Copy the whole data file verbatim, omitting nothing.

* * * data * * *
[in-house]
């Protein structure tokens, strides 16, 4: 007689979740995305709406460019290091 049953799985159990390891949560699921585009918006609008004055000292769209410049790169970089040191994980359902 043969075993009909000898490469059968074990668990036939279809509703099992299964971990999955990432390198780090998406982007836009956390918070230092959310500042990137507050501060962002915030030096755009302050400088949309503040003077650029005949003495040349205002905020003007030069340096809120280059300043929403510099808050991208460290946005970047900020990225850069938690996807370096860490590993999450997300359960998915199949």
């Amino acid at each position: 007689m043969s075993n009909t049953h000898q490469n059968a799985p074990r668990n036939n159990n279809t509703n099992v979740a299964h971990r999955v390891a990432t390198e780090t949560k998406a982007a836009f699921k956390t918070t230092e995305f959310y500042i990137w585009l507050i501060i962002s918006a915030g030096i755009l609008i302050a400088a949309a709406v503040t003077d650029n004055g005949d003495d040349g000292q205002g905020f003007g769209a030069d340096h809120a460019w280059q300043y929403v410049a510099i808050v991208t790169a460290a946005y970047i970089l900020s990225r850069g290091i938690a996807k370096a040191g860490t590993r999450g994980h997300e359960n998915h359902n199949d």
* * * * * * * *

[in-house]
């Protein structure tokens, strides 16, 4: 007689979740995305709406460019290091 049953799985159990390891949560699921585009918006609008004055000292769209410049790169970089040191994980359902 043969075993009909000898490469059968074990668990036939279809509703099992299964971990999955990432390198780090998406982007836009956390918070230092959310500042990137507050501060962002915030030096755009302050400088949309503040003077650029005949003495040349205002905020003007030069340096809120280059300043929403510099808050991208460290946005970047900020990225850069938690996807370096860490590993999450997300359960998915199949």
């Amino acid at each position: 007689m043969s075993n009909t049953h000898q490469n059968a799985p074990r668990n036939n159990n279809t509703n099992v979740a299964h971990r999955v390891a990432t390198e780090t949560k998406a982007a836009f699921k956390t918070t230092e995305f959310y500042i990137w585009l507050i501060i962002s918006a915030g030096i755009l609008i302050a400088a949309a709406v503040t003077d650029n004055g005949d003495d040349g000292q205002g905020f003007g769209a030069d340096h809120a460019w280059q300043y929403v410049a510099i808050v991208t790169a460290a946005y970047i970089l900020s990225r850069g290091i938690a996807k370096a040191g860490t590993r999450g994980h997300e359960n998915h359902n199949d």